The Northern Ireland Housing Executive has confirmed that a number of diseased trees will be removed from the Rushpark estate.
It follows a meeting between the housing authority and former Macedon TUV councillor David Hollis in response, he said, to speculation that large Irish oaks, “the oldest in the countryside”, were to be removed.
Mr Hollis said that a number of trees in the Doagh Road, Beechwood Avenue and Woodland Drive are to be cut down on safety grounds.
He continued that a number will be pruned and additional tree planting will take place.
Commenting on the issue, a spokesperson for the Housing Executive said: “The Housing Executive manages many green spaces in the South Antrim area and regularly monitors the condition of trees on its land to ensure they don’t pose a risk to the public.
“We also carry out regular independent condition surveys to determine the extent of remedial works required to improve the condition and longevity of our trees. These surveys also determine if any trees have become extensively diseased and require removing to ensure the safety of the public.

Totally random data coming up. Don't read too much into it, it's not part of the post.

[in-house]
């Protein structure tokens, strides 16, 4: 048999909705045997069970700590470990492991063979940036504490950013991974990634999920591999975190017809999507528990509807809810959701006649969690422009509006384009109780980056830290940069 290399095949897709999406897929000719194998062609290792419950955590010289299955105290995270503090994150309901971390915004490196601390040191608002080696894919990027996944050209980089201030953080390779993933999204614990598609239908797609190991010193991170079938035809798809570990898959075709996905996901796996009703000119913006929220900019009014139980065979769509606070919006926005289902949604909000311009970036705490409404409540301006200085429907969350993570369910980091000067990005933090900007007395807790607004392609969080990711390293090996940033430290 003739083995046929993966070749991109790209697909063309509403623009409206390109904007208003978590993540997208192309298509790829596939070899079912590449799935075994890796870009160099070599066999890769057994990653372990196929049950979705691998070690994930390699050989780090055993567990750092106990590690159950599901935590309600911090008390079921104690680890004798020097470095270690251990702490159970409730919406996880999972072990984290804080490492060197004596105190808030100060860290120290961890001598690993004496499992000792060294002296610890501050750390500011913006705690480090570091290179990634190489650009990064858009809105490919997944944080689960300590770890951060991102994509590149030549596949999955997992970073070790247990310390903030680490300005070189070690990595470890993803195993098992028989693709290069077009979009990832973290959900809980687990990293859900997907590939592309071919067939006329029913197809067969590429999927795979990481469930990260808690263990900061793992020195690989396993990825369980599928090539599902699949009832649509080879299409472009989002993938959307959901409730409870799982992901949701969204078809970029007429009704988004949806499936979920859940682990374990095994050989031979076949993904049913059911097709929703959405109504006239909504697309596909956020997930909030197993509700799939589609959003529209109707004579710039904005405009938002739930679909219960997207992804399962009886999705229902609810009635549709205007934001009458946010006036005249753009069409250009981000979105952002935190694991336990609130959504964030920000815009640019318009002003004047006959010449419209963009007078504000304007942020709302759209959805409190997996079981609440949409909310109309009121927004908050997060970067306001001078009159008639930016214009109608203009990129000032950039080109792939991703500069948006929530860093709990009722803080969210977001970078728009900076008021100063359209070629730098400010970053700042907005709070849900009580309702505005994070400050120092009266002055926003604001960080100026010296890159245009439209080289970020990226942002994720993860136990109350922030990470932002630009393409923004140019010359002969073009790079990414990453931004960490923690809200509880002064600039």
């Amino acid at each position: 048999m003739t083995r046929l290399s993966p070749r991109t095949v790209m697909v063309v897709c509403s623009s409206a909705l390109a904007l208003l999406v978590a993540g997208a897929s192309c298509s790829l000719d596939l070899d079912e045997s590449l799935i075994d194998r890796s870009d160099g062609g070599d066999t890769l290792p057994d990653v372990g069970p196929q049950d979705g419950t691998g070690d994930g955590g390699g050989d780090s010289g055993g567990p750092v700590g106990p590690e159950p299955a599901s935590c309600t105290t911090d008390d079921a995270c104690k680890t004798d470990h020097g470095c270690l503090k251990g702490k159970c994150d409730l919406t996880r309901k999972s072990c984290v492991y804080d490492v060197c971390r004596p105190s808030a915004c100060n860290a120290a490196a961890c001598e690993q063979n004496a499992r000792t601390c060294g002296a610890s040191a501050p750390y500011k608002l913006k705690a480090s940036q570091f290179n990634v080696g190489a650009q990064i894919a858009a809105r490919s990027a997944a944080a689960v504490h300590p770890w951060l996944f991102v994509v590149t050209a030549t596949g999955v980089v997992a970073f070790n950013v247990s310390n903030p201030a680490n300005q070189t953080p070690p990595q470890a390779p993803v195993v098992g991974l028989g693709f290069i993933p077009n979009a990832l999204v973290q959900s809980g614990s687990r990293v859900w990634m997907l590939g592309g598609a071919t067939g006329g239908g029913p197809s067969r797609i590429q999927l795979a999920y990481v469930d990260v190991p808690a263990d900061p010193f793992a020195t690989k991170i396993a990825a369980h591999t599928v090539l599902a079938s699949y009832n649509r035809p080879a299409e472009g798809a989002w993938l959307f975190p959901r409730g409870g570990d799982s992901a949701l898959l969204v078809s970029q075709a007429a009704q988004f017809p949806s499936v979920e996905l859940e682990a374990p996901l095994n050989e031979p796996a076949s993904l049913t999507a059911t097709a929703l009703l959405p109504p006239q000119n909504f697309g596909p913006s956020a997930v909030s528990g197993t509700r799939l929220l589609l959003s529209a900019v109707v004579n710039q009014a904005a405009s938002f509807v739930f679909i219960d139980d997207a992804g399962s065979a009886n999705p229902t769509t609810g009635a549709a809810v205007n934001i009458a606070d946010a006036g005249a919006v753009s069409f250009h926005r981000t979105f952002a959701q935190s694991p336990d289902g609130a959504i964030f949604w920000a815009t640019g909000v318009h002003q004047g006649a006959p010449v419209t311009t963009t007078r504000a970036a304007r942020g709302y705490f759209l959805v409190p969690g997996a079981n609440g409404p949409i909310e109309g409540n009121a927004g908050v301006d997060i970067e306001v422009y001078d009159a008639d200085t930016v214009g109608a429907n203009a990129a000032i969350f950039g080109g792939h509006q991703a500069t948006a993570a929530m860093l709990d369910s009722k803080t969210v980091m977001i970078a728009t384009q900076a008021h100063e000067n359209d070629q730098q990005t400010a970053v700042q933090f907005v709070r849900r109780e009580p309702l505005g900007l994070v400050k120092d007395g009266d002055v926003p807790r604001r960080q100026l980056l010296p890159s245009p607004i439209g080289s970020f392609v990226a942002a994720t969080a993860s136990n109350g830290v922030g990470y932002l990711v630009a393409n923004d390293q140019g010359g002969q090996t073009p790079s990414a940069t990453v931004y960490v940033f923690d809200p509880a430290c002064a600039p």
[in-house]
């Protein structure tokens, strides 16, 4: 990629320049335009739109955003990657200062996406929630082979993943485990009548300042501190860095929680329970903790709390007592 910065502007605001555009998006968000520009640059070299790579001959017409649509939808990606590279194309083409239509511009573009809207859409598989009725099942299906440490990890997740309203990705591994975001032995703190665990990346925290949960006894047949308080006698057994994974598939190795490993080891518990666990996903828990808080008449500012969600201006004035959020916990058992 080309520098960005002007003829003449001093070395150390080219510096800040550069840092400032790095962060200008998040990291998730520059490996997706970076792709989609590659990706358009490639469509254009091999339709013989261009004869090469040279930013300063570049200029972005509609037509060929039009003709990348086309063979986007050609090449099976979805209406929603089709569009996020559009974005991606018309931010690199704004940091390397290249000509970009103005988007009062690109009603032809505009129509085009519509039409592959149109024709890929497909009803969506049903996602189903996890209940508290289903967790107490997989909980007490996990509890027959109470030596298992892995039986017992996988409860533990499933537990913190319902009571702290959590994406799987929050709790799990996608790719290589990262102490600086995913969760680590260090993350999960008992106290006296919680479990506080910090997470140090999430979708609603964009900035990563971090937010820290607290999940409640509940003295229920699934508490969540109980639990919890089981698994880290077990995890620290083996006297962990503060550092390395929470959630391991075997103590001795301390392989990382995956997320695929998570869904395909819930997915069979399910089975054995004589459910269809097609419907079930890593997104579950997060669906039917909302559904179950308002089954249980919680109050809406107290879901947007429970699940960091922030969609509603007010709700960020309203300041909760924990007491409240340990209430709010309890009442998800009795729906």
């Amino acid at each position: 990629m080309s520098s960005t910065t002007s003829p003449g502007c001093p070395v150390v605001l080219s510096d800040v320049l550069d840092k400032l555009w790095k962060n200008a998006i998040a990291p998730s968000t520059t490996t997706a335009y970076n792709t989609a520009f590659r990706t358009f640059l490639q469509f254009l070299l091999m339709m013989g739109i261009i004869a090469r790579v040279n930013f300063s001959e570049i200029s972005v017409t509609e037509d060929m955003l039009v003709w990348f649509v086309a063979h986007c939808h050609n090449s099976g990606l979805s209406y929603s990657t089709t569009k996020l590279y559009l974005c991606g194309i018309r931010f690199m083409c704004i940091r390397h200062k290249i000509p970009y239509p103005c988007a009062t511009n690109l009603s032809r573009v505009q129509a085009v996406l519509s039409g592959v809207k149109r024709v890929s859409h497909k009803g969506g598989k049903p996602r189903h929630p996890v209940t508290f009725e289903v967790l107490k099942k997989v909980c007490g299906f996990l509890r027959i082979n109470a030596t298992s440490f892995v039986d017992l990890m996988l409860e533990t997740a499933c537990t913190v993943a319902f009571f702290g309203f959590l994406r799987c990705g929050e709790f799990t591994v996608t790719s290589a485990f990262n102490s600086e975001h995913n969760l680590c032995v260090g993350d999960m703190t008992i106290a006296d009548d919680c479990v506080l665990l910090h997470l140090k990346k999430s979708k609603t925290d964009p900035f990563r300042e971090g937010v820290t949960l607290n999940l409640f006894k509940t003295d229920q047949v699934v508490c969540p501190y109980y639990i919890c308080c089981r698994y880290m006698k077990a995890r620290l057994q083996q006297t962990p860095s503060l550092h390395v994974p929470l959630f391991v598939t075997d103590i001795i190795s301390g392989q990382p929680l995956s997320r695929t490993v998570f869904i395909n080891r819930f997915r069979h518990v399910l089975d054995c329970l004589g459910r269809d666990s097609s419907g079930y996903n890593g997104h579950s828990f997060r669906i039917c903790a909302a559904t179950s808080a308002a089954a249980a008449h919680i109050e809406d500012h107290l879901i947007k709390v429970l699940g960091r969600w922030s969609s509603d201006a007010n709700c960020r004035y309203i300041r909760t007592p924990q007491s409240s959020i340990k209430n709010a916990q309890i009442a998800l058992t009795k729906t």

“As a responsible public body it is the Housing Executive’s policy to preserve the trees and open spaces in our ownership and we will never remove trees unless there is a valid reason, such as a health and safety risk or the tree has died.”
The spokesperson added: “Our local grounds maintenance manager met with Mr Hollis last month and took him around the Rushpark area where we plan to carry out necessary maintenance.
“Four trees will be removed and five other trees, which are heavily diseased, will be closely monitored to determine if any further action is needed. Many other trees will be pruned as part of the general maintenance of the area.
“Mr Hollis was satisfied that both the removal of the trees and the remedial works to the remaining trees would ensure the safety of the public and improve the condition of existing trees.”
In December 2018, a Provisional Tree Preservation Order was issued by Antrim and Newtownabbey Borough Council to protect any trees that had been identified as being at risk in the estate.
Speaking at the time, a spokesperson for the local authority said: “The Provisional Tree Preservation Order allows the council a period of six months to consult with the owner of the land and nearby residents on the issue.”